THE CONNECT FIVE: Shows to see this week in Savannah

Welcome to Super Heavy Week with a squiggly-floop-bloop diversion from Montreal.

WED MAY 8 | 8 PM
Nothing gives death metal authenticity like a real brush with death. Fuming Mouth founder and primary songwriter Mark Whelan faced a cancer diagnosis three weeks before the scheduled recording of the band’s sophomore record “Last Day of Sun.” His treatment coincided with the studio time, and the resulting album is a ferocious and personal slab of crushing, hardcore punk-infused death metal. It’s got the sharpness of Pig Destroyer and the tonnage of Abominable Iron Sloth, two of the genre’s heaviest.

Adding to the cacophony is Charleston’s Circle Back, a relentless hardcore act fronted by the evil doppelganger of Connect Savannah’s own Jesse Blanco. Savannah’s Slingblade serve a brain melting aural cocktail of sludge metal and hardcore, and they sure do like them French fried potaters.

FRI MAY 10 | 7 PM
The last time a Portland band of note visited Savannah, krautrock revivalists Motrik put on one of the best El Rocko shows you’ll ever see. Can lightning strike twice?

Earth has been practicing its unique slow metal sound for 30 years, with a commitment to minimalism and austerity. Most of the music is instrumental, with few effects and stripped of most sonic ornamentation. The result is something very specific to this one band, and precisely the kind of artist you’d expect Ryan Graveface to bring to the Lodge. Expect to hear original variations on the song Black Sabbath by the band Black Sabbath from the album “Black Sabbath” and then some.

FRI MAY 10 | 8 PM
The Nashville band is yet another quality outfit that expertly rides high on the ridge between hard rock and metal. They made their mark on Savannah at the 2015 Stopover, playing to a very enthusiastic crowd at a blatantly oversold Jinx. They’ve only gotten better since, continuing to hone their sound by recording in remote cabins to escape distraction and focus on music. Founder and drummer Robby Staebler, who was living in his car when he arrived in Music City from the gloom of Portland in 2012, recently left the band, but they continue with a short US tour before heading to Europe for the summer. They’ve been compared to Queens of the Stone Age and “Black Sabbath meets progressive metal." Neither is unfair.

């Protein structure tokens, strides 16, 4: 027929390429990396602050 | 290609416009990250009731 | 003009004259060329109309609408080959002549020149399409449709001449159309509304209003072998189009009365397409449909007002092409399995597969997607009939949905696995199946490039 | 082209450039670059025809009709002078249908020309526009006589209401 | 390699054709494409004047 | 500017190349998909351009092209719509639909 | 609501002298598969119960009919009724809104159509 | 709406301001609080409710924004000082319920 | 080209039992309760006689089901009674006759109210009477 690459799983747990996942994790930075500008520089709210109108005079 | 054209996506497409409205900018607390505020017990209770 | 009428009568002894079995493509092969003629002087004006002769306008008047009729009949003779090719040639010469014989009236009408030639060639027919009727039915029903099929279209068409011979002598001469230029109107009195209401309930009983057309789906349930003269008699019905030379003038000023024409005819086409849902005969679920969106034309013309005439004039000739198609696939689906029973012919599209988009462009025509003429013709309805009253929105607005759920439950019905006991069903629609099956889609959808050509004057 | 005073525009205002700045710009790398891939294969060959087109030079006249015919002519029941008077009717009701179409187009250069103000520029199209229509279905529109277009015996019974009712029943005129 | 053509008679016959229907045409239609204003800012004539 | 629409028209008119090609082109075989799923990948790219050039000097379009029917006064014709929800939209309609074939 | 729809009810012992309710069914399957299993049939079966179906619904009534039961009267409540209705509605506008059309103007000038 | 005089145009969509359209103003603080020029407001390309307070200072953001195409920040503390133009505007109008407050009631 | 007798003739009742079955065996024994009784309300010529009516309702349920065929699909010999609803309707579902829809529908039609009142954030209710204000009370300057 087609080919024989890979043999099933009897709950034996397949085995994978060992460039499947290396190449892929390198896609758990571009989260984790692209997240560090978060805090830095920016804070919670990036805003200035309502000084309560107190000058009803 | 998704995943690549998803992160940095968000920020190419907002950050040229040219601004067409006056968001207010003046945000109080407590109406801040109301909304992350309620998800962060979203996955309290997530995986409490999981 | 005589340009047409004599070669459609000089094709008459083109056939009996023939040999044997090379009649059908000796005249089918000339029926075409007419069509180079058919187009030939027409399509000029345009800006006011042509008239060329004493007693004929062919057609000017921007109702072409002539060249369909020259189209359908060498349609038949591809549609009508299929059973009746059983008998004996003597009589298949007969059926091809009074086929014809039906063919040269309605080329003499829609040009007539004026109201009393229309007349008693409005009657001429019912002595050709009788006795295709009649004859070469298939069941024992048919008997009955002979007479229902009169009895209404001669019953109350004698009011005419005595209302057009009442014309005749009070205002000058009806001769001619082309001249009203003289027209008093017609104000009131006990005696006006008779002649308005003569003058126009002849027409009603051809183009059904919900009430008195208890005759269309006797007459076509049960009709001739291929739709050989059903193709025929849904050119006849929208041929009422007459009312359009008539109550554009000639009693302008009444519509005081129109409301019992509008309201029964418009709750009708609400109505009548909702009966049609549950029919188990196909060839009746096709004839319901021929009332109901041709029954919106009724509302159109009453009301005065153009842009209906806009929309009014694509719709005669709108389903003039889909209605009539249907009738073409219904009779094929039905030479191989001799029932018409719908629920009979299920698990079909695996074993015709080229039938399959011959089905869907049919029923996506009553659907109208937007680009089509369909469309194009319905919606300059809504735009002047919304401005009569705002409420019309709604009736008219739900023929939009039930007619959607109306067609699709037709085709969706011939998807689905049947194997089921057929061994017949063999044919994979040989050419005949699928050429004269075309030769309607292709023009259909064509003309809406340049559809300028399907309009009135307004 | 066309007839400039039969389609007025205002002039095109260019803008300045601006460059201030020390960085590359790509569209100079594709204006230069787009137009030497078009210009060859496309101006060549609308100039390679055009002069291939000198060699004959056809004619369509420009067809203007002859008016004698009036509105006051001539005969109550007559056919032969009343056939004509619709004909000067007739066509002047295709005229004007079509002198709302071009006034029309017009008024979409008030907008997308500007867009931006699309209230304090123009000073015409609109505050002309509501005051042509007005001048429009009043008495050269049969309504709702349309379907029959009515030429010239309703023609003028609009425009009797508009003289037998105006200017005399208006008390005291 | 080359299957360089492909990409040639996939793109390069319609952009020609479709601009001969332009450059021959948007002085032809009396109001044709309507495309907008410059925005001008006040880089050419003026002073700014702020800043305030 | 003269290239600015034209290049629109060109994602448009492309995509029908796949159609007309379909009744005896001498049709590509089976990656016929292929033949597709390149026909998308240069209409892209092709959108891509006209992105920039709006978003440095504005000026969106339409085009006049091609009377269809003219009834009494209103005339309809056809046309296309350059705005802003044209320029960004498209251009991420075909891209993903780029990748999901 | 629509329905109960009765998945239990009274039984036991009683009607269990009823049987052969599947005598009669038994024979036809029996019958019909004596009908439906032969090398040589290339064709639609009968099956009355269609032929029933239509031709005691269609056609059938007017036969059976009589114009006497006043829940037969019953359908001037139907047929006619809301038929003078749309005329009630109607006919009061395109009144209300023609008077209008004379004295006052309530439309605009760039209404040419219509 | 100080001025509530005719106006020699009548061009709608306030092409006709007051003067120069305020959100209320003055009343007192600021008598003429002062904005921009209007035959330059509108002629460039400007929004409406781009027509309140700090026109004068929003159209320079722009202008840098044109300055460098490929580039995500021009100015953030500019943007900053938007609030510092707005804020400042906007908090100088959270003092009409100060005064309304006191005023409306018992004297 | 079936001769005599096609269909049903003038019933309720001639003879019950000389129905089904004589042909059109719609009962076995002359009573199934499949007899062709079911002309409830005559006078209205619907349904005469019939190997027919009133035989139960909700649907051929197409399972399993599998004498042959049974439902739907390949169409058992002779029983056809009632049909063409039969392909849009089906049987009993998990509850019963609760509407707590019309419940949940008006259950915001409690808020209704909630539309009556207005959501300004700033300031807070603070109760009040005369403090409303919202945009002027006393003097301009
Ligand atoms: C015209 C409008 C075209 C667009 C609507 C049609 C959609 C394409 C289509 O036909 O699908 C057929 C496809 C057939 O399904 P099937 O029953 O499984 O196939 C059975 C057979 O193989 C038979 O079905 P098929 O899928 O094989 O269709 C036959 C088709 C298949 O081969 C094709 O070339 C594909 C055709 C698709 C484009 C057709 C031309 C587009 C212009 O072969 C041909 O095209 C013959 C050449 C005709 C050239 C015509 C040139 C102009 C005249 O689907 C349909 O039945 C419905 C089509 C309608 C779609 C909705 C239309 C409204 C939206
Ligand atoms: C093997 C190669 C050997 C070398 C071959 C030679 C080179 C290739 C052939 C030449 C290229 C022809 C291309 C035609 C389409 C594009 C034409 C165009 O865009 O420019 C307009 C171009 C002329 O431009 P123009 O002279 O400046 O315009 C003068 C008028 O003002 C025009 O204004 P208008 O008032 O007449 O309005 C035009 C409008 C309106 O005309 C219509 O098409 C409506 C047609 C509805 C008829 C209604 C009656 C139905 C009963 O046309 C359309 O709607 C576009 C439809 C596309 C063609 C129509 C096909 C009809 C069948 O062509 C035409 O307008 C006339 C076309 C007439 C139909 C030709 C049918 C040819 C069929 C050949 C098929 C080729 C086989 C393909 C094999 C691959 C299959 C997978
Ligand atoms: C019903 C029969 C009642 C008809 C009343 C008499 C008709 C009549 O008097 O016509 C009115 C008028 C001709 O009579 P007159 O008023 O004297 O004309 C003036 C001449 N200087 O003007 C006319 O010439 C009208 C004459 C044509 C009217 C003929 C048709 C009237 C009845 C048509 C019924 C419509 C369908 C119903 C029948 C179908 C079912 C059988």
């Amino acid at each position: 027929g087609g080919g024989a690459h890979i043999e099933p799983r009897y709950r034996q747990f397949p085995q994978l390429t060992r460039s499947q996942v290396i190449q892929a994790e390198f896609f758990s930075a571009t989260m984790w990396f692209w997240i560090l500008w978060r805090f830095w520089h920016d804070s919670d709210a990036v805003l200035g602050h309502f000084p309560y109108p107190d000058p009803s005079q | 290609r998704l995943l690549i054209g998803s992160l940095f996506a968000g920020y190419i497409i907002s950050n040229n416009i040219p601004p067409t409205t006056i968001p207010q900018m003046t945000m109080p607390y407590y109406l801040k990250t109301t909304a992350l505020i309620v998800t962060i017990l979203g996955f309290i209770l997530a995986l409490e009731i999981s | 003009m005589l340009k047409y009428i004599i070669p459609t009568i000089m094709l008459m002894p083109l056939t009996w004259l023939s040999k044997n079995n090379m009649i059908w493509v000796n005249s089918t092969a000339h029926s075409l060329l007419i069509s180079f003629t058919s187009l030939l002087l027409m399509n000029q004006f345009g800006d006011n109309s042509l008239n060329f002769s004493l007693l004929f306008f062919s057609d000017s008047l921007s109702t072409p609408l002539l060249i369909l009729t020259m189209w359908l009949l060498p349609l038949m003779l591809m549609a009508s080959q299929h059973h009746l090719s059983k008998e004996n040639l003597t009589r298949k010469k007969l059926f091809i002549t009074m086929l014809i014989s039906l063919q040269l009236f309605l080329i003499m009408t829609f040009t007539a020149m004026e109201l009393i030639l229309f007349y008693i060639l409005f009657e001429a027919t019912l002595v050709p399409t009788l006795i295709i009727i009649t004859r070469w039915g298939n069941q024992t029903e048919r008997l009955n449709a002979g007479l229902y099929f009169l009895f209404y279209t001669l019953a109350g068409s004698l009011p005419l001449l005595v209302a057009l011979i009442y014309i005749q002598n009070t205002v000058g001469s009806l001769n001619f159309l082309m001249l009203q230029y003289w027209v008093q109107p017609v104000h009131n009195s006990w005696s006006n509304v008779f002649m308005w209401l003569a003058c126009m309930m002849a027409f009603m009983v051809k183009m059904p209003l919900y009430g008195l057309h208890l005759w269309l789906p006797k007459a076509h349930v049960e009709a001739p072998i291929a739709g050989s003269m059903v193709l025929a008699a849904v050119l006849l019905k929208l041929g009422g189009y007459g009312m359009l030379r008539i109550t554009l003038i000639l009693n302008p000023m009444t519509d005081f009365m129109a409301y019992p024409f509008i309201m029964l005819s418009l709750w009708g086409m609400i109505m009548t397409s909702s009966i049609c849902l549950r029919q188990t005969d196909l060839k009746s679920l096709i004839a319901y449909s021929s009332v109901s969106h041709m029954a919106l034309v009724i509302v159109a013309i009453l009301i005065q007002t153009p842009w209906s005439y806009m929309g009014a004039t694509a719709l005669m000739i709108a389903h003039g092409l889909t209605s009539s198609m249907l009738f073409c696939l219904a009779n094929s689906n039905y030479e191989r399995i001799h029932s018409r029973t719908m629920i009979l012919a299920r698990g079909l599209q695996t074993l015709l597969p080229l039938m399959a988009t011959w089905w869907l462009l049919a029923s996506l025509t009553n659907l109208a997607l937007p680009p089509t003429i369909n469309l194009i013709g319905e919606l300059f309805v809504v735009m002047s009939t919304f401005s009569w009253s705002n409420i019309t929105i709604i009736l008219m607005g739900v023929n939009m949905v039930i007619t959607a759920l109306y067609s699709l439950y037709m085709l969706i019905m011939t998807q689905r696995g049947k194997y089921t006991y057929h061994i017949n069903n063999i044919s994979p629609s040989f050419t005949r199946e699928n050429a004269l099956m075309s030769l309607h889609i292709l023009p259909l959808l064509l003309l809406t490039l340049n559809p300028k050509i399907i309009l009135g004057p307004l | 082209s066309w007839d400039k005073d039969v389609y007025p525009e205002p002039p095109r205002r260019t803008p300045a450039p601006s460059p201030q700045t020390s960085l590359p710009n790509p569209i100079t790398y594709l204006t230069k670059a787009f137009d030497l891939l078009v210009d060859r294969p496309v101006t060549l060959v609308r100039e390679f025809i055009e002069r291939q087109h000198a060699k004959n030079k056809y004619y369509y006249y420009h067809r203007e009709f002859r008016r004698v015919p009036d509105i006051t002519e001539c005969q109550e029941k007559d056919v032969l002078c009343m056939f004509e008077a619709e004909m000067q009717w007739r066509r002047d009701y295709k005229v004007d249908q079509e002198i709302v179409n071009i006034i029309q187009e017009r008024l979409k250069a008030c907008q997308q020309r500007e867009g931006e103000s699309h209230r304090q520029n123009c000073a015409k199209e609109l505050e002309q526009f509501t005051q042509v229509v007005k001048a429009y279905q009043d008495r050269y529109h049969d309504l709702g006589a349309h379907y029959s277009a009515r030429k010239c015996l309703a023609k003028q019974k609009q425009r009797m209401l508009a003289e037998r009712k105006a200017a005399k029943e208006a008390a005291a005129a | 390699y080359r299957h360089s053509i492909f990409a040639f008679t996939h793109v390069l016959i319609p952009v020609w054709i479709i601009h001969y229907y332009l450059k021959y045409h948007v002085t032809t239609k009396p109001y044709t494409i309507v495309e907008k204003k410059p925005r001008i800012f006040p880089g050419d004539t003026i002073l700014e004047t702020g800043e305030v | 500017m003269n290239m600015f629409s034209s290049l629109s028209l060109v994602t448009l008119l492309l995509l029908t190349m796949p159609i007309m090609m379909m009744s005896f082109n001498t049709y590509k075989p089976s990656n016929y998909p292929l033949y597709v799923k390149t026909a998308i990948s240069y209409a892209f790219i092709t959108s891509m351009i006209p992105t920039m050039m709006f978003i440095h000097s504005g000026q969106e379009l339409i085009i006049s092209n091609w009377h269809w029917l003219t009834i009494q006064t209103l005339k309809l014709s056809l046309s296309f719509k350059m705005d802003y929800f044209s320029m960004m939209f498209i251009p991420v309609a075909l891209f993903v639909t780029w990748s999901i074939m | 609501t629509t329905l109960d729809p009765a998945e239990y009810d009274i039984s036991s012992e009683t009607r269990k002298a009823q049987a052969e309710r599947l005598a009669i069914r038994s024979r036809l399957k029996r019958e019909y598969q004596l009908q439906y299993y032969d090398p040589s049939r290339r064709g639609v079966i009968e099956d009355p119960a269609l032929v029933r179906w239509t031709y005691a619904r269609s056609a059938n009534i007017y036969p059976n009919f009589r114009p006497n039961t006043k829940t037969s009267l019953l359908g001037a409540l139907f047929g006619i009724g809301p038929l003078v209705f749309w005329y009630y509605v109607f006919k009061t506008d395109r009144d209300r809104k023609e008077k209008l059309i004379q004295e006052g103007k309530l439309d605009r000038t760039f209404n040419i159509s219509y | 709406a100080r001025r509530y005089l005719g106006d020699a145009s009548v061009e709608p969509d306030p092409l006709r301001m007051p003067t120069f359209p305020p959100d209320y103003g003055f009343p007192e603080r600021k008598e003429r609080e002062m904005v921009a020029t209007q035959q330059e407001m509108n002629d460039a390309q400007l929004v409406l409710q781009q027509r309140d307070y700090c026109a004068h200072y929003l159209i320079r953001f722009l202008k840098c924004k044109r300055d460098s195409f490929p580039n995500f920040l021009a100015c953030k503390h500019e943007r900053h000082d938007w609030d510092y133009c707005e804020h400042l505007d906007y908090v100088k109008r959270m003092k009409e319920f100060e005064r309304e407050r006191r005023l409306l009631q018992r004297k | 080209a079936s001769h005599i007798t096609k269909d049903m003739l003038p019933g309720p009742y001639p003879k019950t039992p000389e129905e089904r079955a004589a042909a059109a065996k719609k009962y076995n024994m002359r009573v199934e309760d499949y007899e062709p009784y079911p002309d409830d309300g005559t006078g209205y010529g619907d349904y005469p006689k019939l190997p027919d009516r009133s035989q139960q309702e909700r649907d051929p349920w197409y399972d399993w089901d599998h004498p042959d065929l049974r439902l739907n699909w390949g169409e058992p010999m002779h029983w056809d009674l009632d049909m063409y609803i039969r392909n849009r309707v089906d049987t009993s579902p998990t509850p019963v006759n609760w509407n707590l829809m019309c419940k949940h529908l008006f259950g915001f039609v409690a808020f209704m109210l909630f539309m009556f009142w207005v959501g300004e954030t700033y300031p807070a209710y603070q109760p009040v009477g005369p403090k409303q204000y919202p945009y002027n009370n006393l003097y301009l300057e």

The heavy sound is accented with inescapable Southern rock, stoner rock, psychedelia and blues. Multi-instrumentalist Rich Ruth supports with his unique vocal-free expressions that range from meditative and atmospheric to high-spirit and joyous.

FRI MAY 10 | 10 PM
The Montreal duo of Christian Srigley and Leighton James, like more EDM acts that one might suspect, started as a pop punk band before putting down the instruments and picking up the samples. That was in 2011, and they’ve pushed the dubstep sound since, reviving it with high-pitched female vocals, big builds and heavy drops.

Their debut album reached No. 1 on North American dance and electronic charts, their top single, “Crave You,” has more than 34 million streams, and they were nominated for a Grammy in 2018. It's safe to say AC are legitimate EDM superstars. They cite Skrillex, Flux Pavilion and Bring Me the Horizon as influences and have, of course, appeared at major EDM festivals, including several this year.

TUES MAY 14 | 8 PM
If bombastic metal had a Mt. Rushmore, Dixie Dave Collins of Weedeater has a spot-on lock. When the musical asylum Buzz*oven finally collapsed, his side project became his only project. It’s been a slow and heavy ride since. In a 2021 interview story, some dope described their sound as “a shredded oil tanker full of sludge moving through a shallow stream of glue and huge chunks of other shredded oil tankers.”
That wasn’t quite a misstatement, but it left out the fact that it’s not all slow. Weedeater can rage, but at their typical stalking, foreboding pace, the brooding music matches the live set with Dixie’s madman performance and constantly threatening Manson lamps. Their albums, recorded by near-genius Steve Albini, are damn good, but as Dixie once said, “We’re essentially a live band.” That they are, and one worth experiencing.

They’re also known for taking bands on the road with them that are a different genre, and Cancerslug fits that rule. The Alabama-based horror punk/death rock band will remind you of Misfits and Samhain in a good way. Doof is more like Weedeater, playing slow metal influenced by Floor and Torche. Prepare to be steamrolled.

Frank Ricci

Frank Ricci is a freelance writer living in Savannah, Georgia. In his career, he's contributed to many Las Vegas megaresort brands owned by Mandalay Resort Group and Mirage Resorts. He’s also worked with Dell, Root Sports Network, Savannah College of Art and Design, ad agencies in Las Vegas and New York, and a...
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